Hopefully, you don't think of aquarium fish as short-term pets requiring minimal care. When raised right, most finned friends live for years -- even goldfish can last 20 years. If you measure fish lives in months, you probably need to pay more attention to proper feeding, water chemistry and routine maintenance.
How Much to Feed
Uneaten food pollutes your scaly swimmers' environment and inhibits filtration, so it's important not to overfeed -- an area where many fishkeepers go wrong. How do you know how much to feed? First, most fish should eat only once per day. Provide just as much as they can eat within five minutes. Also, watch for when they start spitting food out; that means they're full. Getting the quantity right is a process of trial and error, so keep at it.
What to Feed
Different fish have different dietary needs. Some like seafood, others are vegetarians and others still are omnivorous. Research what your species require, including whether you should offer them supplemental fresh-frozen or live food. Choose a high-quality flaked fish food for smaller fish and surface and midlevel dwellers; choose pellets for larger fish and bottom-dwellers. Rotate between a few different brands day by day to provide nutritional balance. Also, be aware that containers of fish food lose flavor and nutritional value quickly once they're opened, so buy small packages rather than bulk sizes.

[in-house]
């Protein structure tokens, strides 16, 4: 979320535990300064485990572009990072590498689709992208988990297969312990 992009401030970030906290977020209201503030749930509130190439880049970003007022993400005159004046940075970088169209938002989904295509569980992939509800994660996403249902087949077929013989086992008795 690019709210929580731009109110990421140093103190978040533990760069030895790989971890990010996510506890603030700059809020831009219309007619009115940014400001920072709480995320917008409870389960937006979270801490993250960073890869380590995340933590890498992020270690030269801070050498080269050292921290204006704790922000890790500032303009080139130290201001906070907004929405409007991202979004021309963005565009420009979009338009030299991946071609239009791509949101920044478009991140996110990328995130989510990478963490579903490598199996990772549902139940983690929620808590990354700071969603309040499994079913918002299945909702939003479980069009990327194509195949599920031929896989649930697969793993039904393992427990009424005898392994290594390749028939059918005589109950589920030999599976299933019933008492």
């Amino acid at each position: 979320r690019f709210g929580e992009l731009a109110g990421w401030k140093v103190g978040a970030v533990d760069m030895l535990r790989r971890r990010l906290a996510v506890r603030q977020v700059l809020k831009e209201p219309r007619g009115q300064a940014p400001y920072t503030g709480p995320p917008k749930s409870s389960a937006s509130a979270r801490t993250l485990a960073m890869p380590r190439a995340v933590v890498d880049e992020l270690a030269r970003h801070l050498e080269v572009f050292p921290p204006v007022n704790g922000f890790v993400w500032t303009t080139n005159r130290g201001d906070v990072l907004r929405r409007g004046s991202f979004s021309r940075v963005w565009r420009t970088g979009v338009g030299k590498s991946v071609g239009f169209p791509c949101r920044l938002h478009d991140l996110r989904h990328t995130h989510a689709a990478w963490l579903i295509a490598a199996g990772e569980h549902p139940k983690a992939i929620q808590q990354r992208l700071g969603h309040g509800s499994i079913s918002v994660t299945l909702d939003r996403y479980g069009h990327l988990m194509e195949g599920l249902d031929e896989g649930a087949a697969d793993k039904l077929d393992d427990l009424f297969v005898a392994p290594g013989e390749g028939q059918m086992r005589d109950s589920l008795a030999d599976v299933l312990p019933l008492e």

Most fish need water between 75 and 80 degrees Fahrenheit, pH between 8.0 and 8.4, gravity between 1.020 and 1.024 if they're saltwater critters, the nitrate level below 20 ppm, and nitrite and ammonia levels at 0. Install a thermometer and pick up a water testing kit; use it daily until your aquatic environment and water cycling are established; after that, you can switch to weekly or biweekly. Generally, there's no need to hyper-focus on exact target numbers. Instead, it's essential to prevent significant fluctuations in water readings; your fish adapt to the environment they're in, but once they adjust, sudden or drastic changes easily cause stress, illness and even death.
A thriving aquarium takes consistent effort, so don't think of your fish as low-maintenance pets. You need to care for your aquarium equipment per the manufacturer instructions and confirm it's all clean and running smoothly every day. Replenish evaporated water every day or two; remember, salt doesn't evaporate, so refill saltwater tanks with fresh water. Clear out debris and empty your protein skimmer daily, too. Algae magnets and substrate vacuums are useful tools for the aquarist. Don't forget your 10 percent water change every two weeks.
Fish are susceptible to countless infections and illnesses; bacterial and parasitic are most common in home aquariums. Appearance and behavior changes indicate something's wrong. Observe your swimmers daily to familiarize yourself with what's normal so you can catch abnormalities early. Watch for things like red streaks, fuzzy whitish patches, discoloration, paleness, swelling, bumps, sores, bleeding, discharge, fraying fins or tails, stringlike attachments, cloudy eyes, protruding eyes or scales, not eating, erratic swimming, aggression, lethargy and leaping out of the water. Feeding your fish properly, maintaining a clean and stable aquatic environment and preventing stress from bulk water changes and overcrowding help keep your fish healthy.
Eric Mohrman has been a freelance writer since 2007, focusing on travel, food and lifestyle stories. His creative writing is also widely published. He lives in Orlando, Florida.